Bank of Agriculture to get N250 billion lifeline
• Explains non-revocation of privatisation licences
• BPE misses N300bn contribution to national budget funding
The Federal Government yesterday said that it would boost the operations of the Bank of Agriculture (BOA), with N250 billion to enable it to grant credit access to farmers.
Disclosing this in Lagos, yesterday, at a Stakeholders Media Interactive Forum, organised by the Bureau of Public Enterprises (BPE), its Director-General, Dr. Alex Okoh, said the recapitalisation of BOA became imperative, as current capitalisation is negative.
Okoh explained that equity holding in the recapitalised bank will be in the ratio of 40 per cent to the Central Bank of Nigeria (CBN), and Ministry of Finance Incorporated (MOFI); 20 per cent to the private sector, and the remaining 40 per cent to active farmers.
He added that the recapitalisation, which is in line with current restructuring/commercialisation efforts, will also “lead to the emergence of an Agriculture Micro Finance Bank that will provide capital for small scale farmers thereby boosting productivity in the sector,” just as “the process of appointing a Transaction Adviser to superintend the process is nearing completion.”
This comes as the Bureau admitted that it would not be able to meet its share of about N300billion contribution to the N8.612 trillion 2018 National Budget before year end as expected.
The sum was expected to have been generated from the sale of some power plants in Nigeria, including Afam, Geregu, Calabar, and Omotosho, which process should have been completed this year.
Okoh revealed that the Yola plant, which was returned back to the government in 2015 by its previous core investor, Integrated Energy and distribution Management Services, was expected to have reached financial close by November, but for the delay in the appointment of transaction advisers for the process.
However, the sale of the asset and others billed for such purpose have now been moved to January 2019.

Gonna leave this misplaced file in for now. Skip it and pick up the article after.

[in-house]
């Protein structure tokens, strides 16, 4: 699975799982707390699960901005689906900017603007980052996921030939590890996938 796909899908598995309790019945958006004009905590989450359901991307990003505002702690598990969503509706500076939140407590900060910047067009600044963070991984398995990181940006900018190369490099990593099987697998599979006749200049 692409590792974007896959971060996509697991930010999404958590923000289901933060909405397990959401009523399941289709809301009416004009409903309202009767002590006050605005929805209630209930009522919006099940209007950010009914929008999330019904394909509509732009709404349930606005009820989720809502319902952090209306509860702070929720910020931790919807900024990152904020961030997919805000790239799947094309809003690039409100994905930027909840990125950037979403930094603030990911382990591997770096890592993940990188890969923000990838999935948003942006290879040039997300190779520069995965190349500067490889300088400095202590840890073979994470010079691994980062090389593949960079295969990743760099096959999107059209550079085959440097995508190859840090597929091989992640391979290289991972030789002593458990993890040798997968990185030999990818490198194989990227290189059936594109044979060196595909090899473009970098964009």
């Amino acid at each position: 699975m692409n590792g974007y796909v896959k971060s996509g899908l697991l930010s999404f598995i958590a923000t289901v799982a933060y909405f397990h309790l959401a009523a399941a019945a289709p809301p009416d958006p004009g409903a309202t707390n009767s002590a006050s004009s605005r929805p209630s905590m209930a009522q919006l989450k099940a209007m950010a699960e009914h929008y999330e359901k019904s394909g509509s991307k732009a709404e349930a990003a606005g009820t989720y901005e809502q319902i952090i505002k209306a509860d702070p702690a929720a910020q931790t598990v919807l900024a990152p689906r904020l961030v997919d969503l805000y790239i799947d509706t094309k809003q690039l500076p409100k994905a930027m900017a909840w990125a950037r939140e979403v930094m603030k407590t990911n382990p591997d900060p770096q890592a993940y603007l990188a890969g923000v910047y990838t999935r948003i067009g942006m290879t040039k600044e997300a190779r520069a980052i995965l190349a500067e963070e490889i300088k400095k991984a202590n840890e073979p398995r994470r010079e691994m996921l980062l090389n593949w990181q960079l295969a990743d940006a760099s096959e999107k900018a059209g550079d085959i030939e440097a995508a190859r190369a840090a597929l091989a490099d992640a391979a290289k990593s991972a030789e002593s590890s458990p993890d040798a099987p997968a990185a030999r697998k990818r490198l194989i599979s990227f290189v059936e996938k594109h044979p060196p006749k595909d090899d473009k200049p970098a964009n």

Regarding the success and perceived failure of the privatisation of the power sector, the Minister of Information, also Chairman, Stakeholders’ Engagement Committee, National Council on Privation (NCP), Lai Mohammed, insisted that the process was a success given the milestones so far achieved by this administration.
Mohammed, during a Q&A, defended that the reason the Federal Government has not revoked some of the sales as being clamoured is because of its respect for the sanctity of contracts, contrary to accusations.
He said: “We (Government) did not want to send the wrong signals, so we didn’t want to revoke any agreement entered into in the power sector,” even as he agreed that the generation and distribution companies have not performed optimally.
As far as the Minister is concerned, significant milestones had been recorded in the sector since 2015, including plans to pump into the national grid, additional 2,000 megawatts (MW) by December, to bring capacity to about 9,000MW from less than 3,000MW upon takeover. This is in addition to expanding the transmission capacity to 5,000MW.
Aside from the provision of a N701-billion Power Assurance Guarantee, to assure gas suppliers and GenCos that government will pay for whatever power supplied to the DisCos, Mohammed reassured that once ongoing reforms gain higher ground, more impact would be felt.
He pleaded with all stakeholders, including the media to pass on the true information regarding the privatisation exercise to stem the push-backs and criticisms the process had generated.
He reiterated that the parts of the objectives of the commercialisation and privatisation exercise include abrogating public sector monopoly to give room for private sector participating in key sectors of the economy as well as creating policies to encourage and guide such participation and a host of others.
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